First commercial lunar mission: Send 'sand from favorite beach' or family pic to moon
Just about anything, as long as it's non-hazardous, "can be forever linked with the moon in the night sky," Astrobotic, a space delivery firm from Pittsburgh, says on the 'MoonMail' website. The sent items will remain on the moon in a pod attached to the moon rover.
Astrobotic, a NASA contractor, has teamed up with Carnegie Mellon University to help fund a privately owned lunar rover launch. The challenge is to win $20 million in an international contest sponsored by Google to promote privately funded lunar exploration. Astrobotic has leased a rocket built by private California firm, Space X, to carry the lunar rover. The rover, nicknamed Andy, is a solar-powered four-wheeled robot designed to survive temperature swings and high radiation.
Under Google's LunarX prize terms, the winning rover must travel about 500 metres on the lunar surface by the end of 2015. It also needs to be capable of transmitting video of its progress to Earth.
A keepsake mailer, a tiny half-inch hexagonal capsule, sells for $460. The largest (a 1-inch by 2-inch hexagonal) goes for $25,800. Among the suggested items which fit the measurements are: a wedding flower petal, baby's fingerprint, lock of hair, pet tag, scout badge, love note, or even "sand from [your] favorite beach."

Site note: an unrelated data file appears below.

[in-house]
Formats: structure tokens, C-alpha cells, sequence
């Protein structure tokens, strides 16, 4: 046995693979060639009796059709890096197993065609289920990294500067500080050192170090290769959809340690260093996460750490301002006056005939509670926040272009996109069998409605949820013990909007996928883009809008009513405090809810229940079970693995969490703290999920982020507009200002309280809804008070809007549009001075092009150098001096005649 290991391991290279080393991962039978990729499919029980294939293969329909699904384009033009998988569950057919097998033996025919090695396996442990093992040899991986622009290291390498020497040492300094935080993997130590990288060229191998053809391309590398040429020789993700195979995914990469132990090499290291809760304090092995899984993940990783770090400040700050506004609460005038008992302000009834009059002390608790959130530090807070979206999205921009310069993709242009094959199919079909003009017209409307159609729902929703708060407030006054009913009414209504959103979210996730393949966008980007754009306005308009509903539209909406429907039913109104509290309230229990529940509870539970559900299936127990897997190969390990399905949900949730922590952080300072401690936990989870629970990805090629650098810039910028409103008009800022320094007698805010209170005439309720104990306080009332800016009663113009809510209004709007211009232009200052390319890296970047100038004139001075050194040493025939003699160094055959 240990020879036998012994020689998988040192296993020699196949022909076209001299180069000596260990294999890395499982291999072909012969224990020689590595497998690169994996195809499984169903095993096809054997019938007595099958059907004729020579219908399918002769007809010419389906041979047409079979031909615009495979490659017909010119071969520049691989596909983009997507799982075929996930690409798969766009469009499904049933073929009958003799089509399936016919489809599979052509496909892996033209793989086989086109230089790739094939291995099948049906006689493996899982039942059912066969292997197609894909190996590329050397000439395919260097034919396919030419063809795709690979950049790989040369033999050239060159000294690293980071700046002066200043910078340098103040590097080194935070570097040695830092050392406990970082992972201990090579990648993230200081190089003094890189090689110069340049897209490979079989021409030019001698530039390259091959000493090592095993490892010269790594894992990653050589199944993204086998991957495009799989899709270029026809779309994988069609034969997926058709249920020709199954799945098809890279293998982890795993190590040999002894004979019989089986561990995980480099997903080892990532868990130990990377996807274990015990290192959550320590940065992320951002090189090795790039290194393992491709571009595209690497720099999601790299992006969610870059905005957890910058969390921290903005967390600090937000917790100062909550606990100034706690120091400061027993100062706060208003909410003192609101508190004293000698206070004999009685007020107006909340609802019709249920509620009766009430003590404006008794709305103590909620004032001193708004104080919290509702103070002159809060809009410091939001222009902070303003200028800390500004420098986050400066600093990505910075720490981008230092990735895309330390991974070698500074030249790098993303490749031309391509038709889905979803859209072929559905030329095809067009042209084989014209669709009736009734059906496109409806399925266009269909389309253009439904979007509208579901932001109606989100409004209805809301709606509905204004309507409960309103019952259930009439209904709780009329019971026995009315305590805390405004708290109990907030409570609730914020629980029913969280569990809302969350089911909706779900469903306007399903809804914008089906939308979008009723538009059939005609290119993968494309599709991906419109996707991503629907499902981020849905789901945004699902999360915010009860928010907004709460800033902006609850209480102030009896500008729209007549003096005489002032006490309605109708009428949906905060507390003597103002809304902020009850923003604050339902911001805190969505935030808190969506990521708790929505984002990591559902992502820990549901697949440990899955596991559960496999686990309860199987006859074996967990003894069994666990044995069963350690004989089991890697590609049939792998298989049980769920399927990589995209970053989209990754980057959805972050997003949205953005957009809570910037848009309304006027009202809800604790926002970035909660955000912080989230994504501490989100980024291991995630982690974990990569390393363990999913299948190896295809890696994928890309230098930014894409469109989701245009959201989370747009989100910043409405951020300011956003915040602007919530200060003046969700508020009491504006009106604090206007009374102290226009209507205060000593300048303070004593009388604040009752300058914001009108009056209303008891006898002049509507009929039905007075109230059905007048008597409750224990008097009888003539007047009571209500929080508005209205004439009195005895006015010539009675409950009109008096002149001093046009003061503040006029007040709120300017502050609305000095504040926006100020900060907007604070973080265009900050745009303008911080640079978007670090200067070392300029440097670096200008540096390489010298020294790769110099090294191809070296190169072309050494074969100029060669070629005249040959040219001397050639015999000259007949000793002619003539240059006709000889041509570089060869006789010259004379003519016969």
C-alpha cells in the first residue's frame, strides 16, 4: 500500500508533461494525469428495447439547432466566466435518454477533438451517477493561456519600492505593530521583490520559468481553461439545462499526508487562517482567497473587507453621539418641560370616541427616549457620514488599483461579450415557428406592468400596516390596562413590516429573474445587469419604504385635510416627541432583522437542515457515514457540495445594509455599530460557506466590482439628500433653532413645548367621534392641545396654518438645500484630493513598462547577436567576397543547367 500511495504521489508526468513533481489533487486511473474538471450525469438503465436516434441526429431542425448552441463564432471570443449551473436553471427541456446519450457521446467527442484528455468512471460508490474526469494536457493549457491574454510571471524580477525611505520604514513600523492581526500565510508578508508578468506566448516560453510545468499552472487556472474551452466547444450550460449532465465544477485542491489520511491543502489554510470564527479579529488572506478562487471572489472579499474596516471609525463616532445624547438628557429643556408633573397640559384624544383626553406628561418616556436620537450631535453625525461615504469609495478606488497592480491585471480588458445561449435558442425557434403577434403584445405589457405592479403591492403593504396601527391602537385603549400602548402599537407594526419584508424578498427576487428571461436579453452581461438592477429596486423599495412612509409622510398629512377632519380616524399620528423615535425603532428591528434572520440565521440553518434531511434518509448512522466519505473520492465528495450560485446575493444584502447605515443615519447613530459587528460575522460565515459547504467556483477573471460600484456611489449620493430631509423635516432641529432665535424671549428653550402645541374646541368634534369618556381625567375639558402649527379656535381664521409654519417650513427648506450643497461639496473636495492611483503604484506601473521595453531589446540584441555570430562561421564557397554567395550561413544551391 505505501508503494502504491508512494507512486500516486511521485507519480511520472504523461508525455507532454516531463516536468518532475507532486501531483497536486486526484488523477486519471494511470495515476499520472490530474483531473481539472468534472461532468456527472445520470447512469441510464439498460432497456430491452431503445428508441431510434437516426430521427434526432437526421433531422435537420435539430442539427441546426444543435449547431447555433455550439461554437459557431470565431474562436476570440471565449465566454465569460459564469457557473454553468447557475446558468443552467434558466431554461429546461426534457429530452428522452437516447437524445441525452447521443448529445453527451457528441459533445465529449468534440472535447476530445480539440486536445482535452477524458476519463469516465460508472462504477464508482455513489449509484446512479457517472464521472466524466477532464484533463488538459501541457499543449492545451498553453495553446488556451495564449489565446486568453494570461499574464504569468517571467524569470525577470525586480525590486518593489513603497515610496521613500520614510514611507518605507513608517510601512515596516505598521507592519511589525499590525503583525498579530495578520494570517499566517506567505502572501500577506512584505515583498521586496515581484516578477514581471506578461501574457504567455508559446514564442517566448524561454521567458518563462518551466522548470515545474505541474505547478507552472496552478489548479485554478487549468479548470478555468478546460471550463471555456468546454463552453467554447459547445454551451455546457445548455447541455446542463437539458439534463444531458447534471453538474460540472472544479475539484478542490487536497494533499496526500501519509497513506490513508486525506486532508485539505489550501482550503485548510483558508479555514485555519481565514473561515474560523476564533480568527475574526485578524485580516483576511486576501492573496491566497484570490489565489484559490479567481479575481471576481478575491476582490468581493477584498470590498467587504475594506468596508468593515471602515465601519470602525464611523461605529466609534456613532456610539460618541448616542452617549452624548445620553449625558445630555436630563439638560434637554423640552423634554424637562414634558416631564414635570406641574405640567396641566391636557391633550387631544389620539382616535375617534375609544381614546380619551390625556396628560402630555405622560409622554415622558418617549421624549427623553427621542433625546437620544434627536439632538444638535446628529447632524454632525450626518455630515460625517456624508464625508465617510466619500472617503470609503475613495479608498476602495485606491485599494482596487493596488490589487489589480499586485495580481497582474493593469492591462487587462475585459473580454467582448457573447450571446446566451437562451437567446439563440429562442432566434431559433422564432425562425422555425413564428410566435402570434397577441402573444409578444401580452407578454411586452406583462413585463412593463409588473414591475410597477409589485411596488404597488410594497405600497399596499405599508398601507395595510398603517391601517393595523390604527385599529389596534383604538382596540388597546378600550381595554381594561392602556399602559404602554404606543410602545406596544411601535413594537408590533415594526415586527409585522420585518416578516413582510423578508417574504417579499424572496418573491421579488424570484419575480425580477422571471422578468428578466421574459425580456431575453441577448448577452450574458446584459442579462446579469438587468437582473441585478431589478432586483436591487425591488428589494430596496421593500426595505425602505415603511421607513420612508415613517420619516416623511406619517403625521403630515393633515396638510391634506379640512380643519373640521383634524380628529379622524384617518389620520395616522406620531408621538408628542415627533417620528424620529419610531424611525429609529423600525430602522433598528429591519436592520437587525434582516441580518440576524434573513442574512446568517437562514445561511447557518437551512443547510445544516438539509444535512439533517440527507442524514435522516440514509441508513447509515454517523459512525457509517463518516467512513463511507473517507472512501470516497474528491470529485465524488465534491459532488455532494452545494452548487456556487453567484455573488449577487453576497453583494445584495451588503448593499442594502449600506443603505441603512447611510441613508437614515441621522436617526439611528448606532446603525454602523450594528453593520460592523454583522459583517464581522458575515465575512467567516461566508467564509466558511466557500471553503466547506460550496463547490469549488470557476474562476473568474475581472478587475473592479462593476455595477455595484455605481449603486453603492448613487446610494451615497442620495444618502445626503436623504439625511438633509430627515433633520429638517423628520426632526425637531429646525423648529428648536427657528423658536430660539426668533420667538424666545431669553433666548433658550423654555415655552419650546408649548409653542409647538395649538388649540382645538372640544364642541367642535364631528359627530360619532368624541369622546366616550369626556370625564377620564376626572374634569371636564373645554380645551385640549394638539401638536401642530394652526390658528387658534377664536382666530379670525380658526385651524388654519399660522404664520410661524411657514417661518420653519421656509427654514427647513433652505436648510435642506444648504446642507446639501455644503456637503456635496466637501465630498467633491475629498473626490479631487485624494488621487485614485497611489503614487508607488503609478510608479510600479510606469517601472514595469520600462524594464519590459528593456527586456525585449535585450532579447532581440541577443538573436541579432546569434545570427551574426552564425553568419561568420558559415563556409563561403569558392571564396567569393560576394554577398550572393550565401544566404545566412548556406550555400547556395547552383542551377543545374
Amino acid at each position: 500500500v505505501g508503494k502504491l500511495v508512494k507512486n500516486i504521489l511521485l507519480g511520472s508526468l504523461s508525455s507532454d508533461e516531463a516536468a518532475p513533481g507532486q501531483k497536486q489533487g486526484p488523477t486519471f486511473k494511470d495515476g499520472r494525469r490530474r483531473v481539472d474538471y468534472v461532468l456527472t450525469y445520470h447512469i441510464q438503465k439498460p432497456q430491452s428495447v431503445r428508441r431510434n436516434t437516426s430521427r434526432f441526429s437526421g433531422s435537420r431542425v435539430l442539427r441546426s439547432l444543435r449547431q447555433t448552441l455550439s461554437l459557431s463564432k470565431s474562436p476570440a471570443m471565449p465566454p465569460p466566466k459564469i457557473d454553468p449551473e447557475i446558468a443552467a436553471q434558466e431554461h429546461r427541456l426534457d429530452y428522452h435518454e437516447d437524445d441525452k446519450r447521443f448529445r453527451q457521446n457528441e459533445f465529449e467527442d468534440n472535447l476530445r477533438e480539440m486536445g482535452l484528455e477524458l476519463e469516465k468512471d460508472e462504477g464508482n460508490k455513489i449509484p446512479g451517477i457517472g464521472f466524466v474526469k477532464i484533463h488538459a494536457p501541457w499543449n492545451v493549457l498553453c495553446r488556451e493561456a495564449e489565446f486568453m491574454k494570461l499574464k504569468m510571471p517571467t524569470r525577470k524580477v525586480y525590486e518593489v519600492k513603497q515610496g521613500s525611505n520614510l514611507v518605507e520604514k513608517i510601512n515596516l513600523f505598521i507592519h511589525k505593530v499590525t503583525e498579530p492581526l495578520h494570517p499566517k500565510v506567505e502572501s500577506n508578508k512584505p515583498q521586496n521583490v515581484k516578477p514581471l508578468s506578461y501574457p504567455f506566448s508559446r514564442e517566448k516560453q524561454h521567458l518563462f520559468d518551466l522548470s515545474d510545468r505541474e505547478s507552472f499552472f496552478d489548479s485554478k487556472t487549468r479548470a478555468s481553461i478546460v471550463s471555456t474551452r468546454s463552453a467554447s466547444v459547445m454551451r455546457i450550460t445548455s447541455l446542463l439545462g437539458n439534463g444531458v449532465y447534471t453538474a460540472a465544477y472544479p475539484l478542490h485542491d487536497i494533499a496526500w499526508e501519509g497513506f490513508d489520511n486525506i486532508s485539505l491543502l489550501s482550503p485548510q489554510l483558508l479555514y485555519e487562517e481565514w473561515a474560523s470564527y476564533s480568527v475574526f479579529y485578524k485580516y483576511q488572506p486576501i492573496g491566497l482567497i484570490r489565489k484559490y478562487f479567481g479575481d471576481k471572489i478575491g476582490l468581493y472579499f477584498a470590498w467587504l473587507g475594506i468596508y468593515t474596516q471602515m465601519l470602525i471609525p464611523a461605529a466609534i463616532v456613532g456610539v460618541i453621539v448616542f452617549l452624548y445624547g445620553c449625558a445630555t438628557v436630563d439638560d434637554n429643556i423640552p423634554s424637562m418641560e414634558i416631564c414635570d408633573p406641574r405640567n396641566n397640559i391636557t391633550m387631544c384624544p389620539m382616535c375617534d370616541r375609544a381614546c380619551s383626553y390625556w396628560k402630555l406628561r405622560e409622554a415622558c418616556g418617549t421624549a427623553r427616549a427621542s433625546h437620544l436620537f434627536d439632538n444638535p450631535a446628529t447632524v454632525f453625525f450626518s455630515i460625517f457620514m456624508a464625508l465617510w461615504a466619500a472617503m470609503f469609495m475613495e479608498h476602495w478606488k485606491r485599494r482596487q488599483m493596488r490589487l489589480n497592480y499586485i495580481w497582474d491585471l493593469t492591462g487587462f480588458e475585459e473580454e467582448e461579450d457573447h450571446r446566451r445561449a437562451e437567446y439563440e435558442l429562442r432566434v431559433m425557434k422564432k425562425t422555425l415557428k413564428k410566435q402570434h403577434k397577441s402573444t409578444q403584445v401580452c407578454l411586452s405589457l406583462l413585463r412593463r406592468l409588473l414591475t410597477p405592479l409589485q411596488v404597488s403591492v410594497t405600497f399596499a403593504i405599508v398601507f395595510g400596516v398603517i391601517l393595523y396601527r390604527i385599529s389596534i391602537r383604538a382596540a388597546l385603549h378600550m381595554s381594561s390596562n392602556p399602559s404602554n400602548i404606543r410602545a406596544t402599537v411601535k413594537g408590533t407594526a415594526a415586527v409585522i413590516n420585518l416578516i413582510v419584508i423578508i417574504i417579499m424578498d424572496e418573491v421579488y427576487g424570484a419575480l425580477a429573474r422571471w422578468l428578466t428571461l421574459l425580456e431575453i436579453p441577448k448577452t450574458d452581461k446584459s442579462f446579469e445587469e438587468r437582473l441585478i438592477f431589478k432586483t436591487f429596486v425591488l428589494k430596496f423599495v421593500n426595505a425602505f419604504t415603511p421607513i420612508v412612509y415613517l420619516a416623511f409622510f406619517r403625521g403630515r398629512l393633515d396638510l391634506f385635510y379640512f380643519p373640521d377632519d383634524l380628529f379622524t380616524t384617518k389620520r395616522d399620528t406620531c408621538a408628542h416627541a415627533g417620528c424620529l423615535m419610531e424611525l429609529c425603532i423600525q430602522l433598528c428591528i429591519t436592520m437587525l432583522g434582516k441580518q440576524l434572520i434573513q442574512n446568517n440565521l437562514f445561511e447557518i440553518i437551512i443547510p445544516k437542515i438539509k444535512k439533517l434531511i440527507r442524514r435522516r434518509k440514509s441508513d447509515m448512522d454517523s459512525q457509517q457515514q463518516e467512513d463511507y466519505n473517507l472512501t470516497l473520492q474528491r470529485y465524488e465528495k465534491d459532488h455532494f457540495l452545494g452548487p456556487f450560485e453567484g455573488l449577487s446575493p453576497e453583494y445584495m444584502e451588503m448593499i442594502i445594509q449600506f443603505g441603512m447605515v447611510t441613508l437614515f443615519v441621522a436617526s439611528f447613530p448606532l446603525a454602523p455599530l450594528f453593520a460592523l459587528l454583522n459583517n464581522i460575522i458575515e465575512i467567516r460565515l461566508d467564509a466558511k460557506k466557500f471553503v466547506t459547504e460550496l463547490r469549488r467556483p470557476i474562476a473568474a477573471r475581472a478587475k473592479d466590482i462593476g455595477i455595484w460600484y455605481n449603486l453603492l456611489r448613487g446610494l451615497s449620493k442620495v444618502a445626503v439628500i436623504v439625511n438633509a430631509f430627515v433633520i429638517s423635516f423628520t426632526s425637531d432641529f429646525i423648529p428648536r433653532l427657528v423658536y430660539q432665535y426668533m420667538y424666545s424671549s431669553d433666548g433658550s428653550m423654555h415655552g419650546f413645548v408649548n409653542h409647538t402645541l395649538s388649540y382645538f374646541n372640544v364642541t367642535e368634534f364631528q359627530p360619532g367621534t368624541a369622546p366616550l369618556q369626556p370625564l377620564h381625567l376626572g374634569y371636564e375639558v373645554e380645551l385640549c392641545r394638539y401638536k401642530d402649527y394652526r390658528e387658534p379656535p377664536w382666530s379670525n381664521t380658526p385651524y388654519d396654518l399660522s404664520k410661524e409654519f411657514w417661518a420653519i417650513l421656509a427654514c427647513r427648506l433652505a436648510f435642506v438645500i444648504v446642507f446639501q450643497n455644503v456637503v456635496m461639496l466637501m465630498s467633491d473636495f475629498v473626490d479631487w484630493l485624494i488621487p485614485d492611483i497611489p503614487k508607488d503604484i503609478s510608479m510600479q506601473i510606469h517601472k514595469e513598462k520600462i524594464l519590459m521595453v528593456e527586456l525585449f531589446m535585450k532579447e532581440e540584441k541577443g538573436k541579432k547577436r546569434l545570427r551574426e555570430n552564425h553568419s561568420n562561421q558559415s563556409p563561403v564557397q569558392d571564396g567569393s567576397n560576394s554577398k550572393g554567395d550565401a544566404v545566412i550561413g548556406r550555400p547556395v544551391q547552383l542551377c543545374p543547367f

The Federal Aviation Administration and the US Department of Defense will regulate the cargo. The organizers suggest sending only "non-volitile", inert items.
"Inert means the item uses no electrical power, contains no
power source, and does not send or receive data," they say,
perhaps to make sure no eavesdropping devices get smuggled to the
After an item is placed in the Moon Capsule, 'MoonMail' will take a high-resolution photo of its journey and post it to the sender. After launch, 'MoonMail' users will receive mission status updates of all stages up to the actual landing on the moon. Following the moon landing, participants will get images and videos of the Moon Pod, which will be attached to Astrobotic's lander.
It’s a chance for people to "make history by participating in the first commercial Moon landing," Astrobotic CEO John Thornton noted.